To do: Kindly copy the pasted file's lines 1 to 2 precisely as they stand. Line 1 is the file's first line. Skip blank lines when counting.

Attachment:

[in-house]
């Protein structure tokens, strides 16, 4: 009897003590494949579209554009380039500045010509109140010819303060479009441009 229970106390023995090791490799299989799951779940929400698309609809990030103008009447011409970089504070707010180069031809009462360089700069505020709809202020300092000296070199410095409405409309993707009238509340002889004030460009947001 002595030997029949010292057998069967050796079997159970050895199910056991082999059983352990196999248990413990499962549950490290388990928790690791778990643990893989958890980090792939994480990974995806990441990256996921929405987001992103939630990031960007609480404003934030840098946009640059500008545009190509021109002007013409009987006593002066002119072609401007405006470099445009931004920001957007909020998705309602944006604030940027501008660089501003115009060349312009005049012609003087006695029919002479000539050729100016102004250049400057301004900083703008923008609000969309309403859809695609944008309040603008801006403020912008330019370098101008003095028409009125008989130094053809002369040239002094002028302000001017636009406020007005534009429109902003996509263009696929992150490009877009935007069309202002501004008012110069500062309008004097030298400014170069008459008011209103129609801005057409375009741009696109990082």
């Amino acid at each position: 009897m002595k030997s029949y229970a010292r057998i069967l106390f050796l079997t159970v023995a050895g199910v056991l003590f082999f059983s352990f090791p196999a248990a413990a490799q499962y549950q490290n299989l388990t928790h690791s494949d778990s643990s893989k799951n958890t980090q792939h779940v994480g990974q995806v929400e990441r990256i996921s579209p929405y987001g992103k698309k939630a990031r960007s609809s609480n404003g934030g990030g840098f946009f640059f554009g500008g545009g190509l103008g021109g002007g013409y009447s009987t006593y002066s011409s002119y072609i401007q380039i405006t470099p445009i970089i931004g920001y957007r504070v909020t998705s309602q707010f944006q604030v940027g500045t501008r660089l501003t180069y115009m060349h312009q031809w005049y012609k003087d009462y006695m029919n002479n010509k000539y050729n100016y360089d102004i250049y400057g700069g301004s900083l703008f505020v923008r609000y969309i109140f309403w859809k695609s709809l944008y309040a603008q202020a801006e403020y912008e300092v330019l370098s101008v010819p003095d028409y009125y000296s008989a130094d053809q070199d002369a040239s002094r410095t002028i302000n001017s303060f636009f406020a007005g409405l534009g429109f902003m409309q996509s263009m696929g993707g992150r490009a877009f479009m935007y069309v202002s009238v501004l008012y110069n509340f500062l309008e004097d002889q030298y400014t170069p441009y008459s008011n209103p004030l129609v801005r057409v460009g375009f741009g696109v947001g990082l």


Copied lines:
[in-house]
């Protein structure tokens, strides 16, 4: 009897003590494949579209554009380039500045010509109140010819303060479009441009 229970106390023995090791490799299989799951779940929400698309609809990030103008009447011409970089504070707010180069031809009462360089700069505020709809202020300092000296070199410095409405409309993707009238509340002889004030460009947001 002595030997029949010292057998069967050796079997159970050895199910056991082999059983352990196999248990413990499962549950490290388990928790690791778990643990893989958890980090792939994480990974995806990441990256996921929405987001992103939630990031960007609480404003934030840098946009640059500008545009190509021109002007013409009987006593002066002119072609401007405006470099445009931004920001957007909020998705309602944006604030940027501008660089501003115009060349312009005049012609003087006695029919002479000539050729100016102004250049400057301004900083703008923008609000969309309403859809695609944008309040603008801006403020912008330019370098101008003095028409009125008989130094053809002369040239002094002028302000001017636009406020007005534009429109902003996509263009696929992150490009877009935007069309202002501004008012110069500062309008004097030298400014170069008459008011209103129609801005057409375009741009696109990082």